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Panel from “Are We Living in a Simulation?”, featuring Elon Musk as Link. Art by Maki Naro, script by me.
I’m obviously a science writer by profession. However, I’m also a lifelong comics fan, starting from reading Peanuts before I got the jokes, continuing through He-Man and the Masters of the Universe mini-comics that came with the action figures, up to today when I read a wide cross-section of comics titles, genres, and media. So, I’ve always wanted to create my own comics, but have been hampered by my lack of drawing ability. (I know, lack of drawing ability hasn’t stopped Scott Adams, but neither has being a misogynistic jerkmobile. But I digress.)
Panel from “Are We Living in a Computer Simulation”. Art by Maki Naro, script by me.
The obvious answer is…find an artist to collaborate with. I’m thrilled and privileged to announce a comics collaboration with Maki Naro, one of the better science comics artists around. I wrote and Maki drew a comic for The Nib, about a recent provocative statement tech billionaire Elon Musk made. Musk said it’s most likely that we — and our entire reality — are actually part of a simulation run by a more advanced version of ourselves. Read the comic here, to see why I don’t think this is an optimistic scenario, and why Musk may not be the most objective person when he talks about it.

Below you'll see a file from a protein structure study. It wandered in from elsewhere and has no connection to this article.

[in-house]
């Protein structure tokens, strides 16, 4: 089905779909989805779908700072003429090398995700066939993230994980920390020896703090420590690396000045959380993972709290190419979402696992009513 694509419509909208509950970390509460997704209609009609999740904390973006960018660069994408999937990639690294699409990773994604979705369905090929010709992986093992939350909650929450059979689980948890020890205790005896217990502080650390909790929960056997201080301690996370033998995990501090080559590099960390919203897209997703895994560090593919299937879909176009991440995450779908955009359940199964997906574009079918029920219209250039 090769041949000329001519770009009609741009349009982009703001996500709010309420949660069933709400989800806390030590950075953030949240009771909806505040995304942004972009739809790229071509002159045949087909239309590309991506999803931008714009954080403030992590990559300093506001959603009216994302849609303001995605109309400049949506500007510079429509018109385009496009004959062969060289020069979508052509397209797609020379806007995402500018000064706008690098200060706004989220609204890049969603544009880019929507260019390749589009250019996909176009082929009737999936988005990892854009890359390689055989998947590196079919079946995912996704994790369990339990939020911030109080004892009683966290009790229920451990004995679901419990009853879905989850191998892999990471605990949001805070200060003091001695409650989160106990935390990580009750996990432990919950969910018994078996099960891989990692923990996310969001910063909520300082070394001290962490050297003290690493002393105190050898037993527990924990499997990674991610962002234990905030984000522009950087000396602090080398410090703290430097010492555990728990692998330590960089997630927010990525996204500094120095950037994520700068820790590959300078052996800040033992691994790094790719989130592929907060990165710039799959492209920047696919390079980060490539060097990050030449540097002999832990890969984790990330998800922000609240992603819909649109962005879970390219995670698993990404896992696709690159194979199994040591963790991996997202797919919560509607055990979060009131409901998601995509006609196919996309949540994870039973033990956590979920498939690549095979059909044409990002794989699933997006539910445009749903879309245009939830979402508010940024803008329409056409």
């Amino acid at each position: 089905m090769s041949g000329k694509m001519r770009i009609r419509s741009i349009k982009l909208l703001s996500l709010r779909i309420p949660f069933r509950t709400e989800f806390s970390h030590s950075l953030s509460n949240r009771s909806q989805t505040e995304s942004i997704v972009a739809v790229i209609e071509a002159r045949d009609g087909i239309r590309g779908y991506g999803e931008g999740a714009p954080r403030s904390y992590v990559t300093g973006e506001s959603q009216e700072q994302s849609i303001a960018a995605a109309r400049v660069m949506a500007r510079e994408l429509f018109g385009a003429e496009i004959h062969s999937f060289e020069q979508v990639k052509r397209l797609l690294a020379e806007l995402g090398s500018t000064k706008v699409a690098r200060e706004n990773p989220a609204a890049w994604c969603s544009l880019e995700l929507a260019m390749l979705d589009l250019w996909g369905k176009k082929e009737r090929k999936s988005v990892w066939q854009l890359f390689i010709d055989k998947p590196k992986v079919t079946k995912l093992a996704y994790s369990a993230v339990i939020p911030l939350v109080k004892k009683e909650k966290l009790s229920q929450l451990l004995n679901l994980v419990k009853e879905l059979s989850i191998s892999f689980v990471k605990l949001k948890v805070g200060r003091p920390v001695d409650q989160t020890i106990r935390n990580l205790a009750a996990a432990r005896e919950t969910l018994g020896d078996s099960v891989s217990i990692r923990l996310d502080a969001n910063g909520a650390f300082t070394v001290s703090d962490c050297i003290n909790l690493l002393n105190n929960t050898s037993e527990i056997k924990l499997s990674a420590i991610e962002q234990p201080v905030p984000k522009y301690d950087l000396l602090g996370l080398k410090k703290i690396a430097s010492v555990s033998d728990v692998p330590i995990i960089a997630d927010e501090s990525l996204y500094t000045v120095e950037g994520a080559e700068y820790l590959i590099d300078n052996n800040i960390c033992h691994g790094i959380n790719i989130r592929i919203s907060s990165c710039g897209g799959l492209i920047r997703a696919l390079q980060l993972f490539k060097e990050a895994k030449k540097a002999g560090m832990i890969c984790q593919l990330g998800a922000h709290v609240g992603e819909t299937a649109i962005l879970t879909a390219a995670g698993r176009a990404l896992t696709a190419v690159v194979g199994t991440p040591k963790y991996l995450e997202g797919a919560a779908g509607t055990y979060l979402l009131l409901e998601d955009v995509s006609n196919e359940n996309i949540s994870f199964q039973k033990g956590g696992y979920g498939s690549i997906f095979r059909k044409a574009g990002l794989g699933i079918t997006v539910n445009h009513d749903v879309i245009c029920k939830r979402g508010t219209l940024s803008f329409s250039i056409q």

He recently contributed a regular comic series to Popular Science, along with The Nib and his own long-running science comic Sci-ence. He also writes the award-winning slice-of-life comic Sufficiently Remarkable. Please throw a little money his way.
GLaDOS, the manipulative computer system from the Portal games. The title of this post is a line from the Aeon article that was cut before publication, but I loved it so much I had to use it anyway. [Credit: Half-Life wiki]
It’s one of those nagging thoughts many of us have had: is our existence a reality or an illusion? Philosophers and scientists have grappled with the question, though today much of the discussion focuses on a related question: do we live in a computer simulation? In my (first hopefully of multiple) essays for Aeon
magazine, I discussed one possible formulation of the question
and how it could be answered — but also why the question may be less scientifically meaningful than many popular accounts would have you believe.
The idea isn’t as crazy as it sounds. A pair of philosophers recently argued that if we accept the eventual complexity of computer hardware, it’s quite probable we’re already part of an ‘ancestor simulation’, a virtual recreation of humanity’s past. Meanwhile, a trio of nuclear physicists has proposed a way to test this hypothesis, based on the notion that every scientific programme makes simplifying assumptions. If we live in a simulation, the thinking goes, we might be able to use experiments to detect these assumptions.
However, both of these perspectives, logical and empirical, leave open the possibility that we could be living in a simulation without being able to tell the difference. [read more….]